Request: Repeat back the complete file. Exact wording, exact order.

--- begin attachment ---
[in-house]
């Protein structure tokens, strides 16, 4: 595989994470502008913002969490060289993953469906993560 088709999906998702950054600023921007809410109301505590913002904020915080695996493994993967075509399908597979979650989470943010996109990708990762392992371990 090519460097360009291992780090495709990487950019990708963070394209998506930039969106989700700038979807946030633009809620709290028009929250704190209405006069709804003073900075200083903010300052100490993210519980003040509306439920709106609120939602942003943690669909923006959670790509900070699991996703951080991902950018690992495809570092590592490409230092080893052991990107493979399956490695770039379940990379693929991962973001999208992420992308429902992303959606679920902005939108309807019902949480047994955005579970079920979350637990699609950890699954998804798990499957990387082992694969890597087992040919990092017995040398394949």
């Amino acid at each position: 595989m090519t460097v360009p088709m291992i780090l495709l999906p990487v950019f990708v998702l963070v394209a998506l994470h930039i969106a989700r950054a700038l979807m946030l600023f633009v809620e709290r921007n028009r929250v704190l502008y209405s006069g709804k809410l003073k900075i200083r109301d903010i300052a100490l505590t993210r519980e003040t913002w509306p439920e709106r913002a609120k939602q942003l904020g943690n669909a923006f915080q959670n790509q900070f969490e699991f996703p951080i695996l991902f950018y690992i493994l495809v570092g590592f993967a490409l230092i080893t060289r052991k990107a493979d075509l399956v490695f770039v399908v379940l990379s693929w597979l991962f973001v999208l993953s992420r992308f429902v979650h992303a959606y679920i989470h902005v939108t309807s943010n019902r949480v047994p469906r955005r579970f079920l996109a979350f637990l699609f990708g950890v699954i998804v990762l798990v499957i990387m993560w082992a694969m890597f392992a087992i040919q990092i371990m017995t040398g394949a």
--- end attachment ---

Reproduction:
[in-house]
């Protein structure tokens, strides 16, 4: 595989994470502008913002969490060289993953469906993560 088709999906998702950054600023921007809410109301505590913002904020915080695996493994993967075509399908597979979650989470943010996109990708990762392992371990 090519460097360009291992780090495709990487950019990708963070394209998506930039969106989700700038979807946030633009809620709290028009929250704190209405006069709804003073900075200083903010300052100490993210519980003040509306439920709106609120939602942003943690669909923006959670790509900070699991996703951080991902950018690992495809570092590592490409230092080893052991990107493979399956490695770039379940990379693929991962973001999208992420992308429902992303959606679920902005939108309807019902949480047994955005579970079920979350637990699609950890699954998804798990499957990387082992694969890597087992040919990092017995040398394949």
């Amino acid at each position: 595989m090519t460097v360009p088709m291992i780090l495709l999906p990487v950019f990708v998702l963070v394209a998506l994470h930039i969106a989700r950054a700038l979807m946030l600023f633009v809620e709290r921007n028009r929250v704190l502008y209405s006069g709804k809410l003073k900075i200083r109301d903010i300052a100490l505590t993210r519980e003040t913002w509306p439920e709106r913002a609120k939602q942003l904020g943690n669909a923006f915080q959670n790509q900070f969490e699991f996703p951080i695996l991902f950018y690992i493994l495809v570092g590592f993967a490409l230092i080893t060289r052991k990107a493979d075509l399956v490695f770039v399908v379940l990379s693929w597979l991962f973001v999208l993953s992420r992308f429902v979650h992303a959606y679920i989470h902005v939108t309807s943010n019902r949480v047994p469906r955005r579970f079920l996109a979350f637990l699609f990708g950890v699954i998804v990762l798990v499957i990387m993560w082992a694969m890597f392992a087992i040919q990092i371990m017995t040398g394949a």